“We are beyond the place and time where we can pick sides,” Hanh said that day. “The stakes are much too high. We have to proceed from an understanding of oneness.”
The words stuck with Duncan, a former campaign organizer for the late U.S. Sen. Paul Wellstone.
“What he said sent me on a journey to challenge the dualistic way of seeing the world — us versus them, right versus wrong, good versus evil,” he said. That year, from the spare bedroom of his Como Park home, Duncan hatched a plan to create a “nonviolent peace force” with the help of friends and associates from Minnesota, across the country and overseas.
The Minnesota Fellowship of Reconciliation (MN FOR) is presenting "Peacemaker of the Year" to Mel Duncan at their annual fall conference on November 6th at Hamline University. Mel Duncan is the Director of Advocacy and Outreach at Nonviolent Peaceforce as well as co-founder of the organization. This conference marks the 75th anniversary of MN FOR.
In his meditation on nonviolence, theologian Richard Rohr observes, “The toothpaste is out of the tube.... For the first time, on a broad basis, future reformations can come from the inside out and from the bottom up, in a positive, nonviolent way.” Beyond the brutal “breaking news,” profound changes are reforming our understanding of relationships with one another and the planet. People, especially youth, know that perpetual war will not sustain life.
Society is beginning to recognize that civilians trained in nonviolent tactics can and do effectively protect others in conflict zones around the globe. To date, 12 international nongovernmental organizations provide unarmed civilian protection in 17 countries. The success of nonviolence can no longer be denied or minimized.
Two major UN reviews and a report from countries that supply UN troops for Peacekeeping Operations have cited and recommended unarmed civilian protection (UCP) as practiced by Nonviolent Peaceforce (NP). Last September, the UN General Assembly unanimously passed 17 Sustainable Development Goals, goal 16 specifically promotes peaceful and inclusive societies. None of the remaining Sustainable Development Goals can be achieved without sustainable peace.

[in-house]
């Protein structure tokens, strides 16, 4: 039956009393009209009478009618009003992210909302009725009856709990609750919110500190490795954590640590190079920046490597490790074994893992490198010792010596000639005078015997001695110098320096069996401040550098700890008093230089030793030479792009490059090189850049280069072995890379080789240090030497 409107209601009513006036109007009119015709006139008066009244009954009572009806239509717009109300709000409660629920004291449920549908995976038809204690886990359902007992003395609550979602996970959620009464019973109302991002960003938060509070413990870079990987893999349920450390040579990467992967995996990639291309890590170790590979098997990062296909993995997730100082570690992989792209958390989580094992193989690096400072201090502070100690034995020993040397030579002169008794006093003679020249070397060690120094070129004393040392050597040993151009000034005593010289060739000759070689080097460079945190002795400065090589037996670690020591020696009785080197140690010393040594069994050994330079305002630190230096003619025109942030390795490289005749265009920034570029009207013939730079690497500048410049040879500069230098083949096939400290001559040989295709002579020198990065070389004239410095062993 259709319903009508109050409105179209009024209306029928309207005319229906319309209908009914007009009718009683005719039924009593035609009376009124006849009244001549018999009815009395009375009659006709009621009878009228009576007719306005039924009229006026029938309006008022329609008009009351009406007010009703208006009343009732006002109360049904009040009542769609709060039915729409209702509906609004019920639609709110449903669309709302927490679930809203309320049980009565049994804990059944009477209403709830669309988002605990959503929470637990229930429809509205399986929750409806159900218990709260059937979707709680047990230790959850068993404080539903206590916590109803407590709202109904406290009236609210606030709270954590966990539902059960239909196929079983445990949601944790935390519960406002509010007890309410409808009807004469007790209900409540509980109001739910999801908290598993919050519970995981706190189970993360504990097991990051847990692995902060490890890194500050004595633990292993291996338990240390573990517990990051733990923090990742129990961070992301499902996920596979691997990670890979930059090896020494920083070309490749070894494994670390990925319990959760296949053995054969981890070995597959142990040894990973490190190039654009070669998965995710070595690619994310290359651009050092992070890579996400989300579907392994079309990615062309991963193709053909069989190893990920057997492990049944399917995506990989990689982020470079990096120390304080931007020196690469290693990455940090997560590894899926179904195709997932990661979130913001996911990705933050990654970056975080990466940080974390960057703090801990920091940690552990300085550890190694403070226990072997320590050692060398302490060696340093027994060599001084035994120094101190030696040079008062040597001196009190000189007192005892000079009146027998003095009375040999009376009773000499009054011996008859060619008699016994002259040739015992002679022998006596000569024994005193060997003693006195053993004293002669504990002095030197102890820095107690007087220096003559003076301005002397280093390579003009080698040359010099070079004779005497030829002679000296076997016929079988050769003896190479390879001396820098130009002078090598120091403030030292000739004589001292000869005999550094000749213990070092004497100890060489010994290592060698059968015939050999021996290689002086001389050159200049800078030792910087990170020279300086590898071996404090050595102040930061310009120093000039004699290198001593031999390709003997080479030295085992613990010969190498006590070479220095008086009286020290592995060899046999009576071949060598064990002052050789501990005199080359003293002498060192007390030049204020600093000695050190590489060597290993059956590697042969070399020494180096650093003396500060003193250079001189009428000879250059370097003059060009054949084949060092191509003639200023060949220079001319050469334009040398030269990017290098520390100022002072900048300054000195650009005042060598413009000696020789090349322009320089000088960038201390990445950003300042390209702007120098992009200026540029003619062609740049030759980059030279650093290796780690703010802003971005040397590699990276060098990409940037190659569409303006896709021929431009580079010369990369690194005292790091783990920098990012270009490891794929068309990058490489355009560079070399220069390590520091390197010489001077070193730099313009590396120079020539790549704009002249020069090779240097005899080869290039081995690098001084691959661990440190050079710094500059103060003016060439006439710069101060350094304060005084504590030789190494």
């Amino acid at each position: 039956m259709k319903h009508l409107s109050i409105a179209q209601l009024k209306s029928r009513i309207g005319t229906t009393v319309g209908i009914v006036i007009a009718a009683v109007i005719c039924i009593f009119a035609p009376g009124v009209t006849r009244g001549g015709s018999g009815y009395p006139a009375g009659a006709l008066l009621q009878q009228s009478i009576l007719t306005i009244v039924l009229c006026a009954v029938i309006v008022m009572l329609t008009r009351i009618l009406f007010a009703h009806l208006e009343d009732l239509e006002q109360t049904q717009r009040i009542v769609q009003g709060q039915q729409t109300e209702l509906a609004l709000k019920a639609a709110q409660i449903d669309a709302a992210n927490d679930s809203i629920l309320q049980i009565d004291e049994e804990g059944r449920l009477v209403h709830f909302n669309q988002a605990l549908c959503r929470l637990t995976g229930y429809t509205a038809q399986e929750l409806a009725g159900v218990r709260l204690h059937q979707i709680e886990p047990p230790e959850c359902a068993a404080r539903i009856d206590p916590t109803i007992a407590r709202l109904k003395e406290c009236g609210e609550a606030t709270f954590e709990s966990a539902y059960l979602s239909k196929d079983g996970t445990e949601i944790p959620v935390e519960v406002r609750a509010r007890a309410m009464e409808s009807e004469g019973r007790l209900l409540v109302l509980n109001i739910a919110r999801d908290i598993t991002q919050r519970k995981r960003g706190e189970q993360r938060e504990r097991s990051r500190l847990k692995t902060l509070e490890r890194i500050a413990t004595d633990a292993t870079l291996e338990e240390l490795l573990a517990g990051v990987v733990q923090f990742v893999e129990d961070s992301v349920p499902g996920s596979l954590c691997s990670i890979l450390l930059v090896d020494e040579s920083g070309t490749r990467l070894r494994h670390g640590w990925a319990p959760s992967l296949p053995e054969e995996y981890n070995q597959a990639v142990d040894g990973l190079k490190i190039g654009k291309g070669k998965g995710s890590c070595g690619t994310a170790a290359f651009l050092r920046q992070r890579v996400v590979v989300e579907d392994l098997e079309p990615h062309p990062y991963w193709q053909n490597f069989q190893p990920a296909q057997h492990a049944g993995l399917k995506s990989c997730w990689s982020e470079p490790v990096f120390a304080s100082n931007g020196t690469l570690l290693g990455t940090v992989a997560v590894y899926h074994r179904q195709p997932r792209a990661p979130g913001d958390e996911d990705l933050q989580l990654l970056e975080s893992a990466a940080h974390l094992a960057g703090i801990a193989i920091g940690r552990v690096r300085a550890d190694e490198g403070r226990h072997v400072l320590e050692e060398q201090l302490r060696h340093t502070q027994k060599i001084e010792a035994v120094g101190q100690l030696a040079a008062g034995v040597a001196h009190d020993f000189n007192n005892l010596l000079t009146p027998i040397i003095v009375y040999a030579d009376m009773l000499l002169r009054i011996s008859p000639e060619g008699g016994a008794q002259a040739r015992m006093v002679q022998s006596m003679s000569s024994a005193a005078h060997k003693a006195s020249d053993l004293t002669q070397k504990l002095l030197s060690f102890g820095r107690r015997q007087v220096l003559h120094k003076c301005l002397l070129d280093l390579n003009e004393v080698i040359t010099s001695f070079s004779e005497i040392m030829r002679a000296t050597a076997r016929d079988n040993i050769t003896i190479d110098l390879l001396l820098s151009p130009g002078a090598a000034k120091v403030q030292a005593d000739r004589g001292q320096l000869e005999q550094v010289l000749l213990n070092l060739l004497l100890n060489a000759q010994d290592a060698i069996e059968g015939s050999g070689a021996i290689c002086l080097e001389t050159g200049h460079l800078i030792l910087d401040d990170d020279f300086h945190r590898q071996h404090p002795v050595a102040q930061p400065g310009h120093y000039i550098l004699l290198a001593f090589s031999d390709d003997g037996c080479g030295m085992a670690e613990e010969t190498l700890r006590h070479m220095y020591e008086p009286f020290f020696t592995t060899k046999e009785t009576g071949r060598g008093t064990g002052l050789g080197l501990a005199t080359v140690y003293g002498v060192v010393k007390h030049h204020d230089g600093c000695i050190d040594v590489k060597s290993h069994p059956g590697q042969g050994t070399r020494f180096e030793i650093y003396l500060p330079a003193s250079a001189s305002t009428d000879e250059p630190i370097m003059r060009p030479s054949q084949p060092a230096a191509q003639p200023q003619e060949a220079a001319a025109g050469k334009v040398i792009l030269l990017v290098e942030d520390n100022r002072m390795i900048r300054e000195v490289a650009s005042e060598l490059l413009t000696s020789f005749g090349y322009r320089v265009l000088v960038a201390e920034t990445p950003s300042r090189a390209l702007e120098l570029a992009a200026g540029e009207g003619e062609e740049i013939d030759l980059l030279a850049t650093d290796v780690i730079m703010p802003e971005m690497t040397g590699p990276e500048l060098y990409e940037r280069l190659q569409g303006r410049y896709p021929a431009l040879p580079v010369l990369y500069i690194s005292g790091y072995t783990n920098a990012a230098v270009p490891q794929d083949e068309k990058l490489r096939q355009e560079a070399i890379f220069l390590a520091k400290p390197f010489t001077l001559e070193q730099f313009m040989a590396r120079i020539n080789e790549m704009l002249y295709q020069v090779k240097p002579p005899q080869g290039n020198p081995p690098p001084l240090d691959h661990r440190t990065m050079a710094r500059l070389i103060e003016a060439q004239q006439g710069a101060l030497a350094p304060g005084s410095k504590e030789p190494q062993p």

Dear NP Supporters,
I am sitting in Juba. I have just returned from the field where I had the opportunity to visit multiple field sites and see our civilian protectors at work. Amid extreme violence and chaos, they are saving lives. Those of you who made an initial investment seven years ago can be very proud. Your support has led to 145 civilian protectors working in 11 locations.
We have a team of 21 at the Bentiu camp for internally displaced people in the northern part of the country where 129,000 people have fled violence. The majority are women and children. My heart has broken many times on this trip. Yet, there are glimmers and rays of hope as embodied by the women' groups with whom we are working at the camp (pictured below). Their spirit is strong. I am convinced that women will build the road to peace here.
Thank you so much for your on-going support and for promotion of unarmed civilian protection. I've shared some photos from South Sudan below.
With hope and resolve,
Mel DuncanFounding Director and Director of Advocacy and Outreach